The chapters of Moby-Dick come mostly in two flavors — those concerning Ishmael, Queequeg, Ahab, et. al.; and those that describe the whaling world in great detail. Lovers of Moby-Dick hear it often from casual readers — love for the Ahab action, hate for the whaling discourse — but beyond being important, the latter chapters are actually the thrust of the novel. By Chapter 45, Ishmael has steeped his audience in a potentially confusing discourse on whaling minutiae long enough to begin explaining his methods. “The Affidavit” is not the only chapter of its kind in Moby-Dick, but differs significantly from later apologetic chapters, such as “The Crotch,” in two ways.
First, by citing in great volume tales similar to that of the Pequod, Ishmael seeks to negate the wonder of the narrative Moby-Dick is most well-known for. Explicitly, Ishmael tells these tales to educate his audience beyond disbelief, and to prevent that his readers “might scout at Moby Dick as a monstrous fable, or still worse and more detestable, a hideous and intolerable allegory.” Beyond this purpose, however, Ishmael’s attempt to turn the story of Ahab and Moby Dick into banal fact effectively shifts that story from the center of his narrative into an elaborate frame for the true focus of his story — the whaling life fleshed out in full.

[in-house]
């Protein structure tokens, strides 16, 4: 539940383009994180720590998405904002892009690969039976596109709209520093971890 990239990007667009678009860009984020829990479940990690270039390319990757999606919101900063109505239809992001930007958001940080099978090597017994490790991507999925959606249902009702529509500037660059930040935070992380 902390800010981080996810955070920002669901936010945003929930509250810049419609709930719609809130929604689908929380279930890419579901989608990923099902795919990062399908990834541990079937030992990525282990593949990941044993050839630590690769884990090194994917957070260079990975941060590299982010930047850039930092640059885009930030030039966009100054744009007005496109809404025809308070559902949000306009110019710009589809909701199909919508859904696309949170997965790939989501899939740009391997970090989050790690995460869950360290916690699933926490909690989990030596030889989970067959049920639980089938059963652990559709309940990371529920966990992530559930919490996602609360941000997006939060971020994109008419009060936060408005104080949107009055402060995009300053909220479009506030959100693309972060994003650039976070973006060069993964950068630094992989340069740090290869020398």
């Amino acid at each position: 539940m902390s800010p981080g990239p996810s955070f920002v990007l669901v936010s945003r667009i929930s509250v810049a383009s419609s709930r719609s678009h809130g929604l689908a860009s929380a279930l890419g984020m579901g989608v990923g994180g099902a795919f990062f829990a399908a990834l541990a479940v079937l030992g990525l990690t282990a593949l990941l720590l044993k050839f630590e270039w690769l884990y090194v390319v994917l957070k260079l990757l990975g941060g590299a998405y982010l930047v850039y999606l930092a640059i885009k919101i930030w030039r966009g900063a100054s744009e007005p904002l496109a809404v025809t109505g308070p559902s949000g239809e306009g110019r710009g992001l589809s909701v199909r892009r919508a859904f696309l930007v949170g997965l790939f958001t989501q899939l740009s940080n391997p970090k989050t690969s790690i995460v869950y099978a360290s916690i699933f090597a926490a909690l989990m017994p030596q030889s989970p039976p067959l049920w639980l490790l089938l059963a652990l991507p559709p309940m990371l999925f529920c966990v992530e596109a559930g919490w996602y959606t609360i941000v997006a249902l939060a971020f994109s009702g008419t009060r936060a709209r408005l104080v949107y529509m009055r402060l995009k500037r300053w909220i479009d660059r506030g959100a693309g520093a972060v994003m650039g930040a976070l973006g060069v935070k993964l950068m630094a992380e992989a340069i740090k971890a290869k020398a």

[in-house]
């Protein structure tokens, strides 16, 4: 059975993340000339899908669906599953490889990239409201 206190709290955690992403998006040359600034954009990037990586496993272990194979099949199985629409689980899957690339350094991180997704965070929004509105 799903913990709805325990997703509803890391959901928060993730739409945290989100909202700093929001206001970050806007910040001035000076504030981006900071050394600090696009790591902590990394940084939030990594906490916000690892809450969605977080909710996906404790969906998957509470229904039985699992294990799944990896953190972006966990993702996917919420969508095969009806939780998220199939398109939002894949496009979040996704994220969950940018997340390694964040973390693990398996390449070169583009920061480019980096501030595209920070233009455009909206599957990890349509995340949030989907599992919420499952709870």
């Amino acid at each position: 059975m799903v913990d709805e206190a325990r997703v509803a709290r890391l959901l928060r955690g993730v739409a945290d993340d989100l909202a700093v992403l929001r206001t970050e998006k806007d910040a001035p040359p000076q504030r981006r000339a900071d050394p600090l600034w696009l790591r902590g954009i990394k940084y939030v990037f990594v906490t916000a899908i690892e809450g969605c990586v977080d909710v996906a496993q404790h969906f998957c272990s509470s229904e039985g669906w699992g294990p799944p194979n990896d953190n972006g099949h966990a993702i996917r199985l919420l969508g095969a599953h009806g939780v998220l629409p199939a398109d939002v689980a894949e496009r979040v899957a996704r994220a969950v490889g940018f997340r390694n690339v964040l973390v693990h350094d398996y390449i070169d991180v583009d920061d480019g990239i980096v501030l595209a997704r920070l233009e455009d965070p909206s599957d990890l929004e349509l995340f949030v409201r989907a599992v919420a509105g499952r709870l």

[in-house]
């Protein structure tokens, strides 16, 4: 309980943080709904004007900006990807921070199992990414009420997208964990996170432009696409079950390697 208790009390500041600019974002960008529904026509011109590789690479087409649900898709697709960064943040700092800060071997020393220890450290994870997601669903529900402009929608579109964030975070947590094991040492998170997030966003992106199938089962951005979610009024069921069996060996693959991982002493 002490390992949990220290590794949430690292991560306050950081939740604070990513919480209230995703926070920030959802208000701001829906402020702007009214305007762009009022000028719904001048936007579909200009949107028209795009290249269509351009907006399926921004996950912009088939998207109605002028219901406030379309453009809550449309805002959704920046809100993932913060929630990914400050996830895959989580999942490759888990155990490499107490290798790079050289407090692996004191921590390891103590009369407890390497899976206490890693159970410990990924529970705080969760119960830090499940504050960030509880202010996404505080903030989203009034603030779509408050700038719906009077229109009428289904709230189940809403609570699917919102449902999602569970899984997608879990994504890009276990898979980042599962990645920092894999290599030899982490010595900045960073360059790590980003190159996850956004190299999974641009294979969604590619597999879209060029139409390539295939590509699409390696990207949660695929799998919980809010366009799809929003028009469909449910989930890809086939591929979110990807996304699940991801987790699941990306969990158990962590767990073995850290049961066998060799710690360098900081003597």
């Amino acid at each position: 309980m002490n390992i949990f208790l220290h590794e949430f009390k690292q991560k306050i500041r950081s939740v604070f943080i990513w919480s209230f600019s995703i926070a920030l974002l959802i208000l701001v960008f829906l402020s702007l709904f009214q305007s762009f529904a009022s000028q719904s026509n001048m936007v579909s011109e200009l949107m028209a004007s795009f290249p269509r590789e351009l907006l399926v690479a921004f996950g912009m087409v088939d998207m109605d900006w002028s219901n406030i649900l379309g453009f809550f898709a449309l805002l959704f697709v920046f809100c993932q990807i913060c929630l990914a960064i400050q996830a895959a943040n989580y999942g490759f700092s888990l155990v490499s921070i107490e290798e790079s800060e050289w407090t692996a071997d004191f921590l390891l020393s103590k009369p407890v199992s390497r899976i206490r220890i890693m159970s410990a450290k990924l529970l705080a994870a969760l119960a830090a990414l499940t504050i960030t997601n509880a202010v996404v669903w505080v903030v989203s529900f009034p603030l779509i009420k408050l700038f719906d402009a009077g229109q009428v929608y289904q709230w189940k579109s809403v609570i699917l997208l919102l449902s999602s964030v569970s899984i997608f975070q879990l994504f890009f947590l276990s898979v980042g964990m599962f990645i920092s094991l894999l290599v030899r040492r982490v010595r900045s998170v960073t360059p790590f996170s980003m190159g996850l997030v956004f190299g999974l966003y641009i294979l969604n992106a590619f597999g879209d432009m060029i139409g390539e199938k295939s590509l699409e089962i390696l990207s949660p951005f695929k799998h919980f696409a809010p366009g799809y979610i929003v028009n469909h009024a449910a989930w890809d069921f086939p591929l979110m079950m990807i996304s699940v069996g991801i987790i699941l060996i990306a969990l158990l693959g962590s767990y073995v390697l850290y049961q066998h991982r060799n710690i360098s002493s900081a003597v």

The second major difference between “The Affidavit” and other chapters of its kind is the I-swear-on-my-mother’s-grave tone Ishmael takes in his accounts of the incredible. Ishmael swears himself up and down this chapter, to the point where I, for one, stop believing him. At one point, for instance, Ishmael seeks to substantiate an account of a whale attack that he read in a book by claiming himself the nephew of the captain of the ship in question, and tells us that this uncle gave first-hand affirmation of the account.
To me, this roundabout, ad hoc fact-checking from Ishmael in “The Affidavit” somewhat transforms the novel itself into one giant chapter fleshing out perhaps the most essential aspect of the whaling life — storytelling. In the telling of a tale that would be utterly fantastical were it not so banal, that would seem pure fancy were it not the sworn truth of its teller, we find ourselves fully transported to a distant forecastle, in a distant ocean, in a distant time.
Chapter 45: The Affidavit
I’ll testify to the reverend’s holy words:
All truth told here. It’s your choice to believe it,
I’ve seen it thrice — embattled monsters torn
From dealing fateful blows, brought back after years gone by.
No simple brute — a thoughtful, malicious eye
Turns back assault, and stove in many leaders.
You will never be
Broken, lest irreverent
To powerful things
When you face them.
Haughty disbelievers knocked from donkeys
On the road to Damascus. It’s your choice to believe it.
(c) and (p) 2008 Patrick Shea
Words and music written by Patrick Shea October 1, 2008
All parts performed, arranged, and recorded by Patrick Shea October 4, 2009